I’ve seen a lot of new babies cropping up on social media of late, no doubt designed to replace one set of boomers with another (only without the opportunity for boomers 2.0 to buy a house for the price of a soy latte and avocado on toast).
Generally, when a baby is born, there is always a mother (note: I will be sticking to mother, father etc., and not, lactating person and non-lactating person), and hopefully - but less regularly - there is also a father.
I’m a father – of sorts – and although I’ve always enjoyed telling American that I’ve got three kids: “one of each” (the punch line of the joke was “yes, a boy, a girl, and a hairdresser”, which was funny in the 1970s, but less so now, even though it is), I actually only had two kids, Ella and Ewen, a full set. But now the joke is on me; following a nineteen year lay off, my wife has gone and given me a third one to deal with.
Yes, it is strange having a baby at 49, and for a while, I liked to tell myself it wasn’t mine, but that I’d bring him up as if he was, like my own, but it turns out he’s the spitting image of child number two, so I guess I’m stuck with him.
The trauma - I mean excitement - of having a new child in my once perfect life (once I got rid of one and two) makes me feel a little like Bob Rebadow, the character from the prison series Oz, who survives the electric chair; only for me, I feel I’ve now been strapped back in for for a second go. I suppose this is not a very nice way to see being a father, so maybe it’s more like Bob being released from prison after nineteen years, only to commit the same crime and be sent back.
But with all these new dads around and soon to be dads, I thought I’d pass on advice as both a once young dad, as well a now old dad, the kind of dad who people will call “grandad” when I drop him off at school. Must of the following is useless advice, like telling someone how best to drown (you’ll work it out yourself), but something might be of help and get you through the night, I mean nights, as in the many, many, many sleepless nights.
Note, I’m a man, not a woman, a father, not a mother, a lover, not a fighter (which is how I got into this bloody mess), and so what I’m writing here is meant for fathers, a group who are generally ill-served by forums, books, videos, Gwyneth Paltrow or Bravo Two Zero.
- The best bit of advice anyone gave me before becoming a dad, apart from “have lots of lie-inns”, was “your life is over, but a new one is beginning”. This person was a Californian surfer dude, i.e. a hippy, but it was good advice.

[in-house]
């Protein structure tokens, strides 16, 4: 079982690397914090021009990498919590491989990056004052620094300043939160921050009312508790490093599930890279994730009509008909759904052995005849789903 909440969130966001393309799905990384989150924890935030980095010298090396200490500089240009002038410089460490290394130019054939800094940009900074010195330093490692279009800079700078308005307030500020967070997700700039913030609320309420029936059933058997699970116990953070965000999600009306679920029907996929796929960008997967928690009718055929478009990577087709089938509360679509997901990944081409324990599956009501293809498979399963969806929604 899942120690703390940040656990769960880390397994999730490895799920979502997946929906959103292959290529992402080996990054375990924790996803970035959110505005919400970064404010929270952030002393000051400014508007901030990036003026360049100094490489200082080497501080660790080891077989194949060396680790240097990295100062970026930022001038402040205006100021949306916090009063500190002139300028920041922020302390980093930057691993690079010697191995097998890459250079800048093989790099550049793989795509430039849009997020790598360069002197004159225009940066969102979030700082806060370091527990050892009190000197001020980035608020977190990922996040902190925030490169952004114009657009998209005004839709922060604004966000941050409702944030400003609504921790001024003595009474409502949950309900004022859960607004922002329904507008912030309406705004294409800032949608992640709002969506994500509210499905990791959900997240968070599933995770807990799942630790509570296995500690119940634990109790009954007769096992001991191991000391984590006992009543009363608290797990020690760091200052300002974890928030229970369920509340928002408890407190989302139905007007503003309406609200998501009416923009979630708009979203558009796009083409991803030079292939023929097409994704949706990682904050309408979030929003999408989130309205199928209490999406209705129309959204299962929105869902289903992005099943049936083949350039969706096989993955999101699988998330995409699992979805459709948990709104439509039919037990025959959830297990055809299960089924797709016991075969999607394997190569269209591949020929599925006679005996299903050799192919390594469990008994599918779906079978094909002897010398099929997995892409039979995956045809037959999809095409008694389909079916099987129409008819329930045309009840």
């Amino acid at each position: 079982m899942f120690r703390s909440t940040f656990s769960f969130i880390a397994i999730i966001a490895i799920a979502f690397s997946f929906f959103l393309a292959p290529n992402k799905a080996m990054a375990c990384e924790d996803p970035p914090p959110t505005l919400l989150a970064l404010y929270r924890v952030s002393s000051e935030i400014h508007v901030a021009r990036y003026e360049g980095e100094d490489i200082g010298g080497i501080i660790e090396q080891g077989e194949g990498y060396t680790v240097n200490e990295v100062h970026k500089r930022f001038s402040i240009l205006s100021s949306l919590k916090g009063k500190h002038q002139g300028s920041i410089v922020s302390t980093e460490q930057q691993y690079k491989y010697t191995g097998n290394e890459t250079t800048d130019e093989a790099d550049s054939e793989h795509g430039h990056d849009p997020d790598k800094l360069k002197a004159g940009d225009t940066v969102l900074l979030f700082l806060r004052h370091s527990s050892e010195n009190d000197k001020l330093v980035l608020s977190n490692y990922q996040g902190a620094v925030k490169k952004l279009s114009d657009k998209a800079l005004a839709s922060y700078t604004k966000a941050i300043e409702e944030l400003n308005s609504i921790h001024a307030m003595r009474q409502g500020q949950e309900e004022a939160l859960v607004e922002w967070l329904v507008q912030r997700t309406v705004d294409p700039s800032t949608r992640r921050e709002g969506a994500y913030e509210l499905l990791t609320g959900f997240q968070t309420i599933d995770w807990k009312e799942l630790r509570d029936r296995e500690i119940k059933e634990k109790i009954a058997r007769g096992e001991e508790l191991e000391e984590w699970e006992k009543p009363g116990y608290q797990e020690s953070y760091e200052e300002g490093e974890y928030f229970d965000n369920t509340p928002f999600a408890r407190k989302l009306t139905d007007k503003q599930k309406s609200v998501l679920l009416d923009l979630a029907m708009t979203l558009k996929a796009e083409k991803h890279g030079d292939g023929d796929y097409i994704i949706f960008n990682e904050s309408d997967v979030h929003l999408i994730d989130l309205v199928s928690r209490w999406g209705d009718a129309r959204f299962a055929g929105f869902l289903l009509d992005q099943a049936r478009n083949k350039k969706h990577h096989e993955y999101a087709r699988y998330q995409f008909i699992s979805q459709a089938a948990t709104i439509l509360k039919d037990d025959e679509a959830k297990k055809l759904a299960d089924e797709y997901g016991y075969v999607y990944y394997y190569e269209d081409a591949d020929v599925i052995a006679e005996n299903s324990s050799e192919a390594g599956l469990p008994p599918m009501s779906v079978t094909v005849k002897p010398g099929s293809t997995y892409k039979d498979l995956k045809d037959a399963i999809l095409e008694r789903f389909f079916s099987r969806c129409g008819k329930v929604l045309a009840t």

- My add on to this advice also applies to being arrested at 3 am in the Mojave desert by the cops, cops with guns, which is: “don’t struggle”. Your old life is ending, will end the moment that baby pops out, so don’t fight it, give it up, let go. If you don’t, you’ll end up being trapped in limbo, neither half man-child nor grown-up. Yes, I know it’s hard just to lay down and feel your life leaving your body, but that’s not life, that immaturity. It’s no longer all about you (by the time ‘you’ returns, there will be little of ‘you’ you’ll want).
- Baby-names are difficult, but whatever you choose will become the babies name, even names like Saxon, Labyrinth or Morning Glory (yes, they’re real people I’ve met). Finding spelling difficult, I went for easy names, four letters, two syllables, so Ella, Ewen and Noah.
- Now, this is a big one, and one people don’t talk about. But it’s OK if you don’t feel anything positive towards this baby, like not one thing. Yes, you can fake it, but I think it’s best not too, and no one is going to notice anyway. Instead, you need to see yourself not as a loving father but as a watchful guardian, looking after both the child and the mother (who you hopefully like, even it sometimes she no longer likes you). Give it a month, and you might feel something, but wait until you see a smile, even one just through their eyes, and your hard heart will melt, and being a father will be easy.
- In the short term, try and make the mother of your child smile.
- The first six weeks are the worst; it’s like basic training, only with less sleep. Hold the line through that, and you’ll be fine. And if you can’t hold the line, you’ll be fine.
- A baby is like a retreating Wehrmacht; it will punish arrogance or complacency. The moment you think you’ve got your baby beat, sleeping for twenty hours a day, it will counter-attack, and scream for twenty hours, turn you from some strutting general to a shell shocked private, cowering under a barrage of baby hell. Be humble in both victory and defeat.
- If in doubt, take it out, is a good motto with all children, basically that babies, like dogs, are best kept outside. This means lots of walking, walking being the thing a dad can do. An hour or two in the morning, then again in the afternoon, and then a short walk before dinner time. This might sound a lot, but when the baby is out and about, the mother can try and regain her sanity and sense of self, maybe even have some sleep. Use this time to listen to podcasts (they help drown out the crying).